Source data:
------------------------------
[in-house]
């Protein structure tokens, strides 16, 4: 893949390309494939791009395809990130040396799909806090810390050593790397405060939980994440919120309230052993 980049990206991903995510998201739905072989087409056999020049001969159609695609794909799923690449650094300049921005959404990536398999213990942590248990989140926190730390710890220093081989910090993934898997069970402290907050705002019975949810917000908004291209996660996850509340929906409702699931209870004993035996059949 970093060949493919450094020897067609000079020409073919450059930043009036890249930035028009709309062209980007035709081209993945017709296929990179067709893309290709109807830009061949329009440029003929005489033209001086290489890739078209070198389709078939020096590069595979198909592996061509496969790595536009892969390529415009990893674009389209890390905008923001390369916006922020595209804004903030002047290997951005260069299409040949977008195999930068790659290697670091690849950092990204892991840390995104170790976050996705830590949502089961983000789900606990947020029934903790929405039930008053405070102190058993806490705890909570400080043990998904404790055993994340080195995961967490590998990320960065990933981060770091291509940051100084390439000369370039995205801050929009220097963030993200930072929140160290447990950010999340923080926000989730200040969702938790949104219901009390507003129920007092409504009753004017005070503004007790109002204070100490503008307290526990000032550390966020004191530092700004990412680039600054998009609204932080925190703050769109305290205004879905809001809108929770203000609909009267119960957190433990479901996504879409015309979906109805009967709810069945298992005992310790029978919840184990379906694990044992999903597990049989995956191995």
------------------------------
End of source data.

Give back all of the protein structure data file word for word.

[in-house]
């Protein structure tokens, strides 16, 4: 893949390309494939791009395809990130040396799909806090810390050593790397405060939980994440919120309230052993 980049990206991903995510998201739905072989087409056999020049001969159609695609794909799923690449650094300049921005959404990536398999213990942590248990989140926190730390710890220093081989910090993934898997069970402290907050705002019975949810917000908004291209996660996850509340929906409702699931209870004993035996059949 970093060949493919450094020897067609000079020409073919450059930043009036890249930035028009709309062209980007035709081209993945017709296929990179067709893309290709109807830009061949329009440029003929005489033209001086290489890739078209070198389709078939020096590069595979198909592996061509496969790595536009892969390529415009990893674009389209890390905008923001390369916006922020595209804004903030002047290997951005260069299409040949977008195999930068790659290697670091690849950092990204892991840390995104170790976050996705830590949502089961983000789900606990947020029934903790929405039930008053405070102190058993806490705890909570400080043990998904404790055993994340080195995961967490590998990320960065990933981060770091291509940051100084390439000369370039995205801050929009220097963030993200930072929140160290447990950010999340923080926000989730200040969702938790949104219901009390507003129920007092409504009753004017005070503004007790109002204070100490503008307290526990000032550390966020004191530092700004990412680039600054998009609204932080925190703050769109305290205004879905809001809108929770203000609909009267119960957190433990479901996504879409015309979906109805009967709810069945298992005992310790029978919840184990379906694990044992999903597990049989995956191995």